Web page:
A significant example of this style is represented by the deposits in the Rocabruna area (2 km NW of Gavà; Figure 1) in which large volumes of iron oxyhydroxides were formed. The Pridolian limestones were overthrusted by Silurian shales and supergenic alteration processes affected both lithologies (Figure 5A). This scenario resulted in a higher mineralogical and structural complexity than in the above mineralization styles. The main reason for this is that large volumes of carbonate rocks were fully replaced in the proximity of thrust surfaces. The resulting oxyhydroxide deposits are massive and irregularly shaped, and their size is on the order of hectometers in all directions. The distribution of massive ores is basically restricted to replaced carbonates, but minor enrichments are found in altered shales.

The oxyhydroxide ores in this style of deposits are rich in different types of phosphates (Costa et al., 1993), in particular Fe-Ca phosphates as white botryoidal hydroxylapatite [Ca5(PO4)3(OH)], greenish microcrystalline calcioferrite [Ca2Fe3+ 2(PO4)3 (OH)·7H2O], yellowish cryptocrystalline tinticite [Fe3+ 5.34(PO4)3.62(VO4)0.38(OH)4· 6.7H2O] (Bareche and Viñals, 1994; Camprubí et al., 1994; Melgarejo et al., 1988; Rius et al., 2000; Diez and Rosell, 2013), and reddish cryptocrystalline dufrénite Ca0.5Fe2+Fe3+ 5(PO4)4(OH)6· 2H2O (Tritlla, 1987). These phosphates formed in a late stage and occur either as nodules or veinlets filling small cracks across the goethite bodies, mainly along 2 m below the contact with the Silurian shales (Figure 5B). Moreover, jarosite is a common mineral in the contact between the thrust shales and the ore bodies, and is found forming yellowish or greenish cryptocrystalline massive aggregates (Figure 5C) that can be associated with calcioferrite, tinticite and dufrénite. Alunite is also found as white, earthy cryptocrystalline masses along the thrust contact (Figure 5D; Camprubí et al., 2003). The oxide ores are the same as those described in the Can Badosa mines and show the same textures. The occurrence of carbonate minerals is less common in this style of mineralization than in the previous two.

Figure 5 Field aspect of the massive iron ores developed on Pridolian carbonates overthrusted by pyrite-rich Silurian black shales at the Rocabruna mines, Gavà. (A) Top of the Rocabruna quarry, with the overthrust altered shales, enriched in iron ores. (B) Tinticite veins (yellow) cutting massive goethite bodies produced by replacement of ankeritized Pridolian limestones. (C) Subhorizontal contact between the overthrust shales (strongly replaced by goethite, upper half of the image) and the Pridolian carbonates replaced by goethite (dark brown, lower half of the image). (D) Alunite intergrowths (white coloured) crystallized over the thrust surface that roughly follows the top of the mining gallery. The lower part of the image shows entirely massive iron oxides.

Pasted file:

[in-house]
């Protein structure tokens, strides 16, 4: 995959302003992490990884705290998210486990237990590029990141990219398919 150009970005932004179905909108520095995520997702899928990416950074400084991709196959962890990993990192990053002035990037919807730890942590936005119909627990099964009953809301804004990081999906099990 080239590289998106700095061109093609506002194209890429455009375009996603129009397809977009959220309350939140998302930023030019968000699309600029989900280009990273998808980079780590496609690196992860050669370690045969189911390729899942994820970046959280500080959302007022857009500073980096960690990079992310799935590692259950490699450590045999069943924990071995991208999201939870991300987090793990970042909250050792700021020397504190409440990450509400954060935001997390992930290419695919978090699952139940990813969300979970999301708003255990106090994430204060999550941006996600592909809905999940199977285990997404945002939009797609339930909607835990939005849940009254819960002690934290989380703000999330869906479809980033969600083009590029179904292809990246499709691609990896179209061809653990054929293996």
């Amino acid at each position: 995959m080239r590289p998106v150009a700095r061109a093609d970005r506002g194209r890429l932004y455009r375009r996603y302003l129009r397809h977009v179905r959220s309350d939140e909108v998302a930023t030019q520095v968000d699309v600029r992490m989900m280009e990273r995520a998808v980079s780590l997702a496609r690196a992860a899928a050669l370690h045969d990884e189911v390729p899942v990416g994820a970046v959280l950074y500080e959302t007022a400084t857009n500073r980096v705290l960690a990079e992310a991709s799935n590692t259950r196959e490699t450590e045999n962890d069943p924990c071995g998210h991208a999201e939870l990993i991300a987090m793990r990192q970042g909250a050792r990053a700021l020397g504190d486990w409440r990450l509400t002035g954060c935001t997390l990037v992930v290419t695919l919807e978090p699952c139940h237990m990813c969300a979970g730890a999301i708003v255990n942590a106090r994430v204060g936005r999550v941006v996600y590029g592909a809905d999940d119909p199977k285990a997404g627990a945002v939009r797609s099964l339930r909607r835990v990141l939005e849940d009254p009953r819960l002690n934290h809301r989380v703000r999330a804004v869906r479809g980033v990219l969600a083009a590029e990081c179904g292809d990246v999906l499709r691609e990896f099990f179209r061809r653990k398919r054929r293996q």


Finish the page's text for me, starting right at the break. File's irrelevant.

4.4. Distribution of iron mining operations in the Gavà area

The geological mapping of the area combined with bibliographic research and archeological studies performed during the urban developments in the last 30 years allow the identification of more than 50 old iron mines in the Gavà municipality. The mines occur within a 2 km long and 0.5 km wide belt between Gavà and Bruguers, NW of Gavà (Figure 2). There are two main mining areas concentrated at the Les Ferreres range (the “Ironworks” range) and the Rocabruna area (the “Brownish Rock” area). This toponym is related to the brownish color of iron-rich rocks and is typically used for areas with iron mines in Catalonia since the Middle Ages.

The geological study of most of the iron mines was performed as the archeological excavations progressed. This aspect was important in order to discriminate between the Neolithic variscite mines (see Díaz-Acha et al., 2019) and more recent iron mines, especially where both types of mines occur nearby each other. Both artisanal and industrial mineral operations can be recognized in Gavà. It is not clear, however, whether industrial mines were developed in areas that were previously mined in an artisanal manner. All the exploitations were developed on altered carbonate-bearing rocks (Figures 4 to 6).

Figure 6 Top: Geological section along the foundation of a building on Pompeu Fabra Avenue in Gavà showing the location of the iron mines. Bottom: Geological section of an iron mine in the same area. 

5. Description of the mining operations

5.1. Artisanal mining in the Can Badosa area

One of the first Iberian mining operations, discovered in Gavà, was mine 65 (Figure 2 and 7), which was minted during the rule of the Roman emperor Trajan. This mine has been dated between the I and II centuries AD based on a coin found inside the mine. (Arenas et al., 1989; Álvarez et al., 1991). This mine consists of a large trench (16.5 m long and 5.3 m wide). A small prospecting pit (mine 63, interpreted as older than mine 65) was found in its proximity. Similar open pits were found thereafter during archeological excavations (i.e., mine 82; Estrada and Bosch, 1997), and some of the outcrops of the southern part of Can Badosa represent this style of mine operations (Figure 3C).

Figure 7 Archeological excavation on the Iberian or Iberian-Roman trench mine 65 in Gavà.